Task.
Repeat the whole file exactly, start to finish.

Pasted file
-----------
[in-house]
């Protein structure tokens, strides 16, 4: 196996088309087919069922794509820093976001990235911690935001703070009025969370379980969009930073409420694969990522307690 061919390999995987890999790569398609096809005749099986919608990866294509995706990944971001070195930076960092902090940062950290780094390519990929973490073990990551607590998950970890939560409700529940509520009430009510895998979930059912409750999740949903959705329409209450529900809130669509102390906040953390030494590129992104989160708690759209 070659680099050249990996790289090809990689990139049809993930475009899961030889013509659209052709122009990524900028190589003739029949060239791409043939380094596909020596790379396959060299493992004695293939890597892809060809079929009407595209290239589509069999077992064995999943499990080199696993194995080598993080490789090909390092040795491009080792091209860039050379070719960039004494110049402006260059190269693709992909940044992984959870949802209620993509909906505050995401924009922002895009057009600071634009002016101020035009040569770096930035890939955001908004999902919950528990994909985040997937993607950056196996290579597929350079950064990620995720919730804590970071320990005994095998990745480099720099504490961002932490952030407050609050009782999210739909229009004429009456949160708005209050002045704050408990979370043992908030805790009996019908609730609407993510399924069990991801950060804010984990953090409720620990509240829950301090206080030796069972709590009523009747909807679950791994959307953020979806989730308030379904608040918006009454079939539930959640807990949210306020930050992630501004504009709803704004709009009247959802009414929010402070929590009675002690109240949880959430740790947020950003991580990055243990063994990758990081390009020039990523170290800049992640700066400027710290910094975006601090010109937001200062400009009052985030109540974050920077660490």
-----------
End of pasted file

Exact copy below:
[in-house]
């Protein structure tokens, strides 16, 4: 196996088309087919069922794509820093976001990235911690935001703070009025969370379980969009930073409420694969990522307690 061919390999995987890999790569398609096809005749099986919608990866294509995706990944971001070195930076960092902090940062950290780094390519990929973490073990990551607590998950970890939560409700529940509520009430009510895998979930059912409750999740949903959705329409209450529900809130669509102390906040953390030494590129992104989160708690759209 070659680099050249990996790289090809990689990139049809993930475009899961030889013509659209052709122009990524900028190589003739029949060239791409043939380094596909020596790379396959060299493992004695293939890597892809060809079929009407595209290239589509069999077992064995999943499990080199696993194995080598993080490789090909390092040795491009080792091209860039050379070719960039004494110049402006260059190269693709992909940044992984959870949802209620993509909906505050995401924009922002895009057009600071634009002016101020035009040569770096930035890939955001908004999902919950528990994909985040997937993607950056196996290579597929350079950064990620995720919730804590970071320990005994095998990745480099720099504490961002932490952030407050609050009782999210739909229009004429009456949160708005209050002045704050408990979370043992908030805790009996019908609730609407993510399924069990991801950060804010984990953090409720620990509240829950301090206080030796069972709590009523009747909807679950791994959307953020979806989730308030379904608040918006009454079939539930959640807990949210306020930050992630501004504009709803704004709009009247959802009414929010402070929590009675002690109240949880959430740790947020950003991580990055243990063994990758990081390009020039990523170290800049992640700066400027710290910094975006601090010109937001200062400009009052985030109540974050920077660490």